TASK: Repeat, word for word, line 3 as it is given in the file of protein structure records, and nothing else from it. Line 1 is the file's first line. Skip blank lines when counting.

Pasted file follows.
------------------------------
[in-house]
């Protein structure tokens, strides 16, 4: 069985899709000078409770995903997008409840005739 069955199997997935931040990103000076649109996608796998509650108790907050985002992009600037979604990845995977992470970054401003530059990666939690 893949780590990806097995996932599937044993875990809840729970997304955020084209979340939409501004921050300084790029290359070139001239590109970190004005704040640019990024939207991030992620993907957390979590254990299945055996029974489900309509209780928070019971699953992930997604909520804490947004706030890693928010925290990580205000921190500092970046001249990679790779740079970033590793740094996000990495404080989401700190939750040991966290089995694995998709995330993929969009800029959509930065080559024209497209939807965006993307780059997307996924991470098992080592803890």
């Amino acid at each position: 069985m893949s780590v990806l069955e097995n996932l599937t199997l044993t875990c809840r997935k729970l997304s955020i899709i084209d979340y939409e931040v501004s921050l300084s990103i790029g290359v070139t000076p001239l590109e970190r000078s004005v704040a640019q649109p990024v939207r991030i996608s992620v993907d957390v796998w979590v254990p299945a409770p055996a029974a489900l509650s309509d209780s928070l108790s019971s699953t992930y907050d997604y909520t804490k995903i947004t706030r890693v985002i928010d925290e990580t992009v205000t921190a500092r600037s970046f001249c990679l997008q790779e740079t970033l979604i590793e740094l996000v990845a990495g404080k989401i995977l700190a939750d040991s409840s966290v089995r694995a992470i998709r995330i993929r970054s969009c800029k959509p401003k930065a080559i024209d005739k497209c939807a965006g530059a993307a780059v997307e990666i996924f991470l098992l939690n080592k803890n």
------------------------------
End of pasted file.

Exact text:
């Amino acid at each position: 069985m893949s780590v990806l069955e097995n996932l599937t199997l044993t875990c809840r997935k729970l997304s955020i899709i084209d979340y939409e931040v501004s921050l300084s990103i790029g290359v070139t000076p001239l590109e970190r000078s004005v704040a640019q649109p990024v939207r991030i996608s992620v993907d957390v796998w979590v254990p299945a409770p055996a029974a489900l509650s309509d209780s928070l108790s019971s699953t992930y907050d997604y909520t804490k995903i947004t706030r890693v985002i928010d925290e990580t992009v205000t921190a500092r600037s970046f001249c990679l997008q790779e740079t970033l979604i590793e740094l996000v990845a990495g404080k989401i995977l700190a939750d040991s409840s966290v089995r694995a992470i998709r995330i993929r970054s969009c800029k959509p401003k930065a080559i024209d005739k497209c939807a965006g530059a993307a780059v997307e990666i996924f991470l098992l939690n080592k803890n």